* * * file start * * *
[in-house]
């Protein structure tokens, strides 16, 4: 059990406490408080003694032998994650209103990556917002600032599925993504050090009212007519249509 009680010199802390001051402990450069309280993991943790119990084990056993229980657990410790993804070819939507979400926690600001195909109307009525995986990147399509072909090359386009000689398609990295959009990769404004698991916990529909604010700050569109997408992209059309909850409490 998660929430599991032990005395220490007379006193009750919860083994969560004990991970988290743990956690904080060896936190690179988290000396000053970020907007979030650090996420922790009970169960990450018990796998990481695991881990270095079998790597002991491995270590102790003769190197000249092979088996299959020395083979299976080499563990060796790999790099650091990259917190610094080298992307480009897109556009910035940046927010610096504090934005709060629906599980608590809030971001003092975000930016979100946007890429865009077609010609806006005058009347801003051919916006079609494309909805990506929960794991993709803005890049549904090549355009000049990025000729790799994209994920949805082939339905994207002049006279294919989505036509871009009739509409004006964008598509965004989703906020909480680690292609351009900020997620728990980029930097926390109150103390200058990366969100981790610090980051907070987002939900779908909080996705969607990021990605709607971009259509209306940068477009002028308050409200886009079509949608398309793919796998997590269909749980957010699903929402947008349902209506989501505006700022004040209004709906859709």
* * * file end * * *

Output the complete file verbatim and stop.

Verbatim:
[in-house]
């Protein structure tokens, strides 16, 4: 059990406490408080003694032998994650209103990556917002600032599925993504050090009212007519249509 009680010199802390001051402990450069309280993991943790119990084990056993229980657990410790993804070819939507979400926690600001195909109307009525995986990147399509072909090359386009000689398609990295959009990769404004698991916990529909604010700050569109997408992209059309909850409490 998660929430599991032990005395220490007379006193009750919860083994969560004990991970988290743990956690904080060896936190690179988290000396000053970020907007979030650090996420922790009970169960990450018990796998990481695991881990270095079998790597002991491995270590102790003769190197000249092979088996299959020395083979299976080499563990060796790999790099650091990259917190610094080298992307480009897109556009910035940046927010610096504090934005709060629906599980608590809030971001003092975000930016979100946007890429865009077609010609806006005058009347801003051919916006079609494309909805990506929960794991993709803005890049549904090549355009000049990025000729790799994209994920949805082939339905994207002049006279294919989505036509871009009739509409004006964008598509965004989703906020909480680690292609351009900020997620728990980029930097926390109150103390200058990366969100981790610090980051907070987002939900779908909080996705969607990021990605709607971009259509209306940068477009002028308050409200886009079509949608398309793919796998997590269909749980957010699903929402947008349902209506989501505006700022004040209004709906859709």